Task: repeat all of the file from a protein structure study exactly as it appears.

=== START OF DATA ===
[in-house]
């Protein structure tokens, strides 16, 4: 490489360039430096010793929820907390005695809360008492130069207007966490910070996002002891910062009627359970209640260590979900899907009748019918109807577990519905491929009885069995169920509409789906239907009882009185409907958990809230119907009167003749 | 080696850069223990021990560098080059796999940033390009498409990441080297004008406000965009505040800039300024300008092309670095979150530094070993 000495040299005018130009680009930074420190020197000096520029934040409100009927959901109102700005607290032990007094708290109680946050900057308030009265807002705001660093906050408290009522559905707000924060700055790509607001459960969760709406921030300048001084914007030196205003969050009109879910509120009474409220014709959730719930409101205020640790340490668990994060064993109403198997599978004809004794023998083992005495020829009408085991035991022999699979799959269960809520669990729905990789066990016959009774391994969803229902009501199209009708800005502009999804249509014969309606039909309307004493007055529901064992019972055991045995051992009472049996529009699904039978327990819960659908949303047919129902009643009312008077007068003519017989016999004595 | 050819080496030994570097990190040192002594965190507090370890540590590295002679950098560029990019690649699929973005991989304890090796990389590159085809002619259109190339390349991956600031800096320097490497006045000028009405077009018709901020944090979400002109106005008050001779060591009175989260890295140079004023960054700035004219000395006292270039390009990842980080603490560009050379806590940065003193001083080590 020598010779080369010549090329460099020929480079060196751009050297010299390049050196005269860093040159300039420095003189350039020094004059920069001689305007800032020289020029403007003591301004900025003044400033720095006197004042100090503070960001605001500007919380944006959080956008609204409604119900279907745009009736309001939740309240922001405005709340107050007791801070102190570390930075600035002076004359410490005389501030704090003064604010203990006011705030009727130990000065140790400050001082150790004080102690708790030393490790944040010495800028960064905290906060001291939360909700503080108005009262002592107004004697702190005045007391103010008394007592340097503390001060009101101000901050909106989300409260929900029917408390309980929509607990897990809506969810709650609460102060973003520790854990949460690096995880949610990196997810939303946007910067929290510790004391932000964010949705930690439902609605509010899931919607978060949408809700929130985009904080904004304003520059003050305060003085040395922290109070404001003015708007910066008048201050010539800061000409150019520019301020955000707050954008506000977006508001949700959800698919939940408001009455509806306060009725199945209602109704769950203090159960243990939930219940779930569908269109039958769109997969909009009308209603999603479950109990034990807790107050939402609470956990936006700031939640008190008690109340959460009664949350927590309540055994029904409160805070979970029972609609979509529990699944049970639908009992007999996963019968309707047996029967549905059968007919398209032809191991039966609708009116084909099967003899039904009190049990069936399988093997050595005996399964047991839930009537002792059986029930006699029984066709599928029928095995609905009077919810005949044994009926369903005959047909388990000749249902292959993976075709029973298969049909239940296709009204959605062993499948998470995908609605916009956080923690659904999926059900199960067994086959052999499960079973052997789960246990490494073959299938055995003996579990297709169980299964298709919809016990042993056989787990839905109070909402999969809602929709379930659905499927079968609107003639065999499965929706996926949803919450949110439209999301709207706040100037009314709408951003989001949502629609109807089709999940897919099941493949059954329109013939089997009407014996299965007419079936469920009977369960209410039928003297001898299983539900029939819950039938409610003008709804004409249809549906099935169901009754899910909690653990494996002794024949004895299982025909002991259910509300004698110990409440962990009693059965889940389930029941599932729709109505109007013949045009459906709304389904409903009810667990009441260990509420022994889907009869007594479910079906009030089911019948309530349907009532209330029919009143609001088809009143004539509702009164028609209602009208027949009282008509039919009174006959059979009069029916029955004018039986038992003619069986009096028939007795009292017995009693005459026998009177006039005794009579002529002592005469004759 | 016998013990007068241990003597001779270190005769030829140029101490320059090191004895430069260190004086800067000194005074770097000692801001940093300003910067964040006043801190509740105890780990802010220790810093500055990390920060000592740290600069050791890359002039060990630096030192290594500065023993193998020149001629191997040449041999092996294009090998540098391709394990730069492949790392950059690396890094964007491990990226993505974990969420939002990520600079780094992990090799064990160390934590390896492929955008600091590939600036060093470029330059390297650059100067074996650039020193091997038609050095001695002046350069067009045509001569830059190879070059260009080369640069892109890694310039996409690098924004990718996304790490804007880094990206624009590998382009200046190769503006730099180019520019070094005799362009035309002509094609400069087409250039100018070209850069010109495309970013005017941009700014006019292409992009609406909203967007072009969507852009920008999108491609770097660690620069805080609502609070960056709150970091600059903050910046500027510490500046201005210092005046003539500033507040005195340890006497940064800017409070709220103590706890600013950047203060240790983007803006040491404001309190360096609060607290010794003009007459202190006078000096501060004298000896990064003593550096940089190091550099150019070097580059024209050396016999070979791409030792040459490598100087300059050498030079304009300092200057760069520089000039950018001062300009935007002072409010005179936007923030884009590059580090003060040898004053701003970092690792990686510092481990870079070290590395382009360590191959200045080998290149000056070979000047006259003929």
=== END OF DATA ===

[in-house]
């Protein structure tokens, strides 16, 4: 490489360039430096010793929820907390005695809360008492130069207007966490910070996002002891910062009627359970209640260590979900899907009748019918109807577990519905491929009885069995169920509409789906239907009882009185409907958990809230119907009167003749 | 080696850069223990021990560098080059796999940033390009498409990441080297004008406000965009505040800039300024300008092309670095979150530094070993 000495040299005018130009680009930074420190020197000096520029934040409100009927959901109102700005607290032990007094708290109680946050900057308030009265807002705001660093906050408290009522559905707000924060700055790509607001459960969760709406921030300048001084914007030196205003969050009109879910509120009474409220014709959730719930409101205020640790340490668990994060064993109403198997599978004809004794023998083992005495020829009408085991035991022999699979799959269960809520669990729905990789066990016959009774391994969803229902009501199209009708800005502009999804249509014969309606039909309307004493007055529901064992019972055991045995051992009472049996529009699904039978327990819960659908949303047919129902009643009312008077007068003519017989016999004595 | 050819080496030994570097990190040192002594965190507090370890540590590295002679950098560029990019690649699929973005991989304890090796990389590159085809002619259109190339390349991956600031800096320097490497006045000028009405077009018709901020944090979400002109106005008050001779060591009175989260890295140079004023960054700035004219000395006292270039390009990842980080603490560009050379806590940065003193001083080590 020598010779080369010549090329460099020929480079060196751009050297010299390049050196005269860093040159300039420095003189350039020094004059920069001689305007800032020289020029403007003591301004900025003044400033720095006197004042100090503070960001605001500007919380944006959080956008609204409604119900279907745009009736309001939740309240922001405005709340107050007791801070102190570390930075600035002076004359410490005389501030704090003064604010203990006011705030009727130990000065140790400050001082150790004080102690708790030393490790944040010495800028960064905290906060001291939360909700503080108005009262002592107004004697702190005045007391103010008394007592340097503390001060009101101000901050909106989300409260929900029917408390309980929509607990897990809506969810709650609460102060973003520790854990949460690096995880949610990196997810939303946007910067929290510790004391932000964010949705930690439902609605509010899931919607978060949408809700929130985009904080904004304003520059003050305060003085040395922290109070404001003015708007910066008048201050010539800061000409150019520019301020955000707050954008506000977006508001949700959800698919939940408001009455509806306060009725199945209602109704769950203090159960243990939930219940779930569908269109039958769109997969909009009308209603999603479950109990034990807790107050939402609470956990936006700031939640008190008690109340959460009664949350927590309540055994029904409160805070979970029972609609979509529990699944049970639908009992007999996963019968309707047996029967549905059968007919398209032809191991039966609708009116084909099967003899039904009190049990069936399988093997050595005996399964047991839930009537002792059986029930006699029984066709599928029928095995609905009077919810005949044994009926369903005959047909388990000749249902292959993976075709029973298969049909239940296709009204959605062993499948998470995908609605916009956080923690659904999926059900199960067994086959052999499960079973052997789960246990490494073959299938055995003996579990297709169980299964298709919809016990042993056989787990839905109070909402999969809602929709379930659905499927079968609107003639065999499965929706996926949803919450949110439209999301709207706040100037009314709408951003989001949502629609109807089709999940897919099941493949059954329109013939089997009407014996299965007419079936469920009977369960209410039928003297001898299983539900029939819950039938409610003008709804004409249809549906099935169901009754899910909690653990494996002794024949004895299982025909002991259910509300004698110990409440962990009693059965889940389930029941599932729709109505109007013949045009459906709304389904409903009810667990009441260990509420022994889907009869007594479910079906009030089911019948309530349907009532209330029919009143609001088809009143004539509702009164028609209602009208027949009282008509039919009174006959059979009069029916029955004018039986038992003619069986009096028939007795009292017995009693005459026998009177006039005794009579002529002592005469004759 | 016998013990007068241990003597001779270190005769030829140029101490320059090191004895430069260190004086800067000194005074770097000692801001940093300003910067964040006043801190509740105890780990802010220790810093500055990390920060000592740290600069050791890359002039060990630096030192290594500065023993193998020149001629191997040449041999092996294009090998540098391709394990730069492949790392950059690396890094964007491990990226993505974990969420939002990520600079780094992990090799064990160390934590390896492929955008600091590939600036060093470029330059390297650059100067074996650039020193091997038609050095001695002046350069067009045509001569830059190879070059260009080369640069892109890694310039996409690098924004990718996304790490804007880094990206624009590998382009200046190769503006730099180019520019070094005799362009035309002509094609400069087409250039100018070209850069010109495309970013005017941009700014006019292409992009609406909203967007072009969507852009920008999108491609770097660690620069805080609502609070960056709150970091600059903050910046500027510490500046201005210092005046003539500033507040005195340890006497940064800017409070709220103590706890600013950047203060240790983007803006040491404001309190360096609060607290010794003009007459202190006078000096501060004298000896990064003593550096940089190091550099150019070097580059024209050396016999070979791409030792040459490598100087300059050498030079304009300092200057760069520089000039950018001062300009935007002072409010005179936007923030884009590059580090003060040898004053701003970092690792990686510092481990870079070290590395382009360590191959200045080998290149000056070979000047006259003929």